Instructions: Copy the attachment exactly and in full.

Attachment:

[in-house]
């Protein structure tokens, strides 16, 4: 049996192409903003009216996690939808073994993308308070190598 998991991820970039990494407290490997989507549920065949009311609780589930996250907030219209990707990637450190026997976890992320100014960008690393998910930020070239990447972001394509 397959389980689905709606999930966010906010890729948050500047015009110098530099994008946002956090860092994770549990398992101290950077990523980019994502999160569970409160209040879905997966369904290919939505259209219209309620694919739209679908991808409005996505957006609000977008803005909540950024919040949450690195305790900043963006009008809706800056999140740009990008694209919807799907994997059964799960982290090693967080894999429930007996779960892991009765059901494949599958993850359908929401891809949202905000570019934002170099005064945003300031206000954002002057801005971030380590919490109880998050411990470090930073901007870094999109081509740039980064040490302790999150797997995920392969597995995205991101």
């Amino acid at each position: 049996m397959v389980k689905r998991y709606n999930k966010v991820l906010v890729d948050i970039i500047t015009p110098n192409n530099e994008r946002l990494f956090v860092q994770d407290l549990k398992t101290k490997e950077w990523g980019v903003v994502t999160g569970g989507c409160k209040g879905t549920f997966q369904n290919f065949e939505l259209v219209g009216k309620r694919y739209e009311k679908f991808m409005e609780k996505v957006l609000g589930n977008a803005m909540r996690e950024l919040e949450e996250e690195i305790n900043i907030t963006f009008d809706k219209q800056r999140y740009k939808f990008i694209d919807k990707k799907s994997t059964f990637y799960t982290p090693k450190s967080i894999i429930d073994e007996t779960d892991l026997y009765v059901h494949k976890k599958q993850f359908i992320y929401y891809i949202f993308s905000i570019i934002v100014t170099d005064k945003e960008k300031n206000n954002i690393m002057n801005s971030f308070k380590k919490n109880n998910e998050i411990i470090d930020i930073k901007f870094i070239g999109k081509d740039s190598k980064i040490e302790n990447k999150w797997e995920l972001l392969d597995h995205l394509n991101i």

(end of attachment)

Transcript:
[in-house]
């Protein structure tokens, strides 16, 4: 049996192409903003009216996690939808073994993308308070190598 998991991820970039990494407290490997989507549920065949009311609780589930996250907030219209990707990637450190026997976890992320100014960008690393998910930020070239990447972001394509 397959389980689905709606999930966010906010890729948050500047015009110098530099994008946002956090860092994770549990398992101290950077990523980019994502999160569970409160209040879905997966369904290919939505259209219209309620694919739209679908991808409005996505957006609000977008803005909540950024919040949450690195305790900043963006009008809706800056999140740009990008694209919807799907994997059964799960982290090693967080894999429930007996779960892991009765059901494949599958993850359908929401891809949202905000570019934002170099005064945003300031206000954002002057801005971030380590919490109880998050411990470090930073901007870094999109081509740039980064040490302790999150797997995920392969597995995205991101």
């Amino acid at each position: 049996m397959v389980k689905r998991y709606n999930k966010v991820l906010v890729d948050i970039i500047t015009p110098n192409n530099e994008r946002l990494f956090v860092q994770d407290l549990k398992t101290k490997e950077w990523g980019v903003v994502t999160g569970g989507c409160k209040g879905t549920f997966q369904n290919f065949e939505l259209v219209g009216k309620r694919y739209e009311k679908f991808m409005e609780k996505v957006l609000g589930n977008a803005m909540r996690e950024l919040e949450e996250e690195i305790n900043i907030t963006f009008d809706k219209q800056r999140y740009k939808f990008i694209d919807k990707k799907s994997t059964f990637y799960t982290p090693k450190s967080i894999i429930d073994e007996t779960d892991l026997y009765v059901h494949k976890k599958q993850f359908i992320y929401y891809i949202f993308s905000i570019i934002v100014t170099d005064k945003e960008k300031n206000n954002i690393m002057n801005s971030f308070k380590k919490n109880n998910e998050i411990i470090d930020i930073k901007f870094i070239g999109k081509d740039s190598k980064i040490e302790n990447k999150w797997e995920l972001l392969d597995h995205l394509n991101i």